Home National news NAACP becomes part-owner in ‘Hello Alice’ to build Black wealth

NAACP becomes part-owner in ‘Hello Alice’ to build Black wealth

by PRIDE Newsdesk

In an unprecedented move, NAACP partners with venture backed technology company Hello Alice to support the NAACP’s proactive mission of improving the lives of African Americans and their communities through increasing economic opportunities and building generational wealth.

The NAACP has announced their newly acquired ownership stake in ‘Hello Alice,’ the largest online platform helping small businesses launch, attract, and retain more diverse customer sets. The announcement is a first for the NAACP and will provide substantial resources towards advancing the organization’s goals for economic equality for Black communities.

“To champion true racial equity, we need to address the long-standing economic inequality that has left Black communities underfunded and undervalued for centuries,” said NAACP President/CEO Derrick Johnson. “That’s why we’ve taken the unprecedented step to join as a part-owner of ‘Hello Alice.’ Our Black-owned businesses, who already faced long-ingrained institutional barriers to success, continue to recover from the devastation thrust upon them by the pandemic. Between February and April of 2020, Black business ownership declined more than 40%, which is more than any other ethnic group. This first-of-its kind partnership is a pivotal step towards putting Black business at the forefront of our economy and as a result, building generational wealth and economic power for Black communities.”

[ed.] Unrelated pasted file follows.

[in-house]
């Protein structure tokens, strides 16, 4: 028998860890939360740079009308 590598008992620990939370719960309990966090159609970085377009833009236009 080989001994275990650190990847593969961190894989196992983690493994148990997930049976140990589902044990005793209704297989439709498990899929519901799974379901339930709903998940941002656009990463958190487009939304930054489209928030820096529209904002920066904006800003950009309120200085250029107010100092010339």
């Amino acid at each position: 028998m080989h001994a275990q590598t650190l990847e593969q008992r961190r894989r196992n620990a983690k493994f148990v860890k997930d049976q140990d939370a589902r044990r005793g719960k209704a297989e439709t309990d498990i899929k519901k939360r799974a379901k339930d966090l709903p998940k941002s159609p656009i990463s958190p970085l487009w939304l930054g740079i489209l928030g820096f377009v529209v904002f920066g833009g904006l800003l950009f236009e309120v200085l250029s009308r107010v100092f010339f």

In an effort to support Black-owned businesses on a long-term basis, the NAACP first began partnering with Hello Alice to create the Black-owned Business Resource Center that includes capital and networking opportunities for Black small business owners throughout the country. Forty-four percent of the platform identifies as Black business owners, with nearly 75,000 participating in the Black Owned Business Center. As part-owner, NAACP now hosts voting rights and fully vested equity in Hello Alice. As Hello Alice grows its valuation and revenue, NAACP will receive the same financial earnings as other investors on the cap table, to benefit both the organization and the communities it serves.

“It’s time for the word equity to hold its full meaning in business,” said Elizabeth Gore, co-founder/president of Hello Alice. “Black business owners are the most entrepreneurial of any ethnicity in our country, and a critical customer set of our business. The NAACP shares our values to ensure all small business owners have access to the capital they need to scale. This is the best economic bet we can make.”

The coronavirus pandemic exacerbated inequalities that Black-owned businesses were already facing. In response, the NAACP launched several initiatives to help these businesses stay afloat and support their communities. The association committed a combined $1 million in collaboration with the Boston Celtics Shamrock Foundation to launch the Power Forward Small Business Grant, which will continue to support Black-owned businesses throughout New England. Additionally, the NAACP has created the Backing the B.A.R initiative in collaboration with Bacardi to provide over $350,000 in grants, education and entrepreneurship solutions for Black-owned bars, restaurants, and small businesses in the process of applying for a liquor license and collaborated with Beyonce’s BeyGOOD Black-Owned Small Business Impact Fund.

The NAACP has long believed that economic equity is crucial to racial equity, and an inclusive economy means everyone can contribute and earn with fair access to resources and opportunity. White families typically make 10 times that of Black families. In its current state, the United States economy is riddled with long-standing inequities that not only prevent growth within Black and brown communities but the economy as a whole. Closing the revenue gap between Black and White businesses would generate an additional $290 billion for the U.S. economy.

Related Posts